The human capacity for enterprise

18 December 2017

The human capacity for enterprise and innovation is what drives us at FINCA, and the story of Cissy Sekyewa is one I often use to demonstrate our approach to alleviating poverty.

Cissy is a single mother from Kampala, Uganda who was struggling to put food on the table for the ten children in her extended family. She came to FINCA 17 years ago looking for help to develop a small business.

Working on the streets cooking and selling food for a penny per plate outside a mattress factory, Cissy noticed a lot of material waste. What if, she wondered, these scraps of foam were collected and used to make pillows?

Cissy had spotted her ladder to begin the climb out of poverty. The money FINCA lent her – the equivalent of $38 – was enough for Cissy to purchase her initial stock of foam and start a business making and selling pillows.

With hard work and persistence, Cissy’s business took off. Thanks to increasingly larger loans from FINCA and her entrepreneurial instinct, she was able to open several outlets in the city center and hire employees. Inspired by her perseverance and ingenuity, FINCA named Cissy the recipient of its inaugural Client of the Year Award back in 2013.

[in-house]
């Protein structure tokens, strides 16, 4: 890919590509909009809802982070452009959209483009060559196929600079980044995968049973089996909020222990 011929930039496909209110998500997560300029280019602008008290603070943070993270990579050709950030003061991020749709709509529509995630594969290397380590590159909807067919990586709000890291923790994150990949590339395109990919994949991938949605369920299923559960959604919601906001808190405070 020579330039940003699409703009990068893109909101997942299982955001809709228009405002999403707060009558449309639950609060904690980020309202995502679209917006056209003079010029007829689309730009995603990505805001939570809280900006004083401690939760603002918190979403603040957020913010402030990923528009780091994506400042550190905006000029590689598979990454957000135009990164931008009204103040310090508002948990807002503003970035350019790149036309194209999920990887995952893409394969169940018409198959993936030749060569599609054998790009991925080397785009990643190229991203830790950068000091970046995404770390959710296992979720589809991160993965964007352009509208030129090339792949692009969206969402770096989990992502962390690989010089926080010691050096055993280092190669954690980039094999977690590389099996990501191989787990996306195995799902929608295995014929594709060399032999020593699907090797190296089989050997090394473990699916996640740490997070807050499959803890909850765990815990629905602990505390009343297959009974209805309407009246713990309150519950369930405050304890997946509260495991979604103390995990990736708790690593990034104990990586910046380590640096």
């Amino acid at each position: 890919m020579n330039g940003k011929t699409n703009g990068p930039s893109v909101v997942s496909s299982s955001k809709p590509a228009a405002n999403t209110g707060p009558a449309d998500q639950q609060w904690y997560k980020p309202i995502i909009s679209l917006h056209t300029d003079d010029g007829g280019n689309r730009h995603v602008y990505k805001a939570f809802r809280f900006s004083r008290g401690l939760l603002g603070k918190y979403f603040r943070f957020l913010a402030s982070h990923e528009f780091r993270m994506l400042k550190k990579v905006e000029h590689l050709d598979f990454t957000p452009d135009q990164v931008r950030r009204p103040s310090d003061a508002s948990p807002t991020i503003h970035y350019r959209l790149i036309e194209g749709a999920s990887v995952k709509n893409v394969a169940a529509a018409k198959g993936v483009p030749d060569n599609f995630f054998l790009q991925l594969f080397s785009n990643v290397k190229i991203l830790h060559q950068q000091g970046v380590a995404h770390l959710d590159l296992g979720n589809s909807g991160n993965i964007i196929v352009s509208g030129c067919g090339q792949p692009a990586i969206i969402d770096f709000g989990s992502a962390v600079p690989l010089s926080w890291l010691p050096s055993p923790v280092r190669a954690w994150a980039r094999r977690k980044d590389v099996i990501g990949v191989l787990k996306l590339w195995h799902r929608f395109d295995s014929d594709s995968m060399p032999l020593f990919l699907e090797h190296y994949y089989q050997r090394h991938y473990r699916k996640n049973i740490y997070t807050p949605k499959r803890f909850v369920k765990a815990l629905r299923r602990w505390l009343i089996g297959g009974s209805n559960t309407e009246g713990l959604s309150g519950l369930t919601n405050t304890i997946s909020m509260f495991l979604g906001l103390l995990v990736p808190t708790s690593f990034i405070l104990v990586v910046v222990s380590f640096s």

Most recently, Cissy recorded a message of hope and of thanks in support of a FINCA UK Giving Tuesday event held in London. Hosted by Esther Rantzen, who has done much for neglected and abused children in the UK, the event was used to showcase the life-changing impact made possible when enterprising thinkers and donor capital come together. I was touched to see how many attendees watching Cissy’s message and the footage of her business were moved to tears. The human spirit is a glorious thing, and as I told our audience of supporters, friends, and potential investors – FINCA’s mission is to feed and nourish it.

I have written much on this blog about the importance of female empowerment, a core tenant of FINCA. Women often hold sole responsibility for raising the next generation, yet are frequently excluded from the financial sector. A man with Cissy’s business ideas may have gotten traction with a traditional bank, but a poor woman like Cissy would most likely have been turned away. This is particularly frustrating when you consider how few resources an entrepreneur like Cissy needed to test her ideas. Thankfully, FINCA was there right when she needed us.

Today, as she told a spellbound audience in London, Cissy Sekyewa oversees a family that has ample food, the dignity of electricity, and the comfort of safety. Her story remains with me wherever I go.

Rupert Scofield


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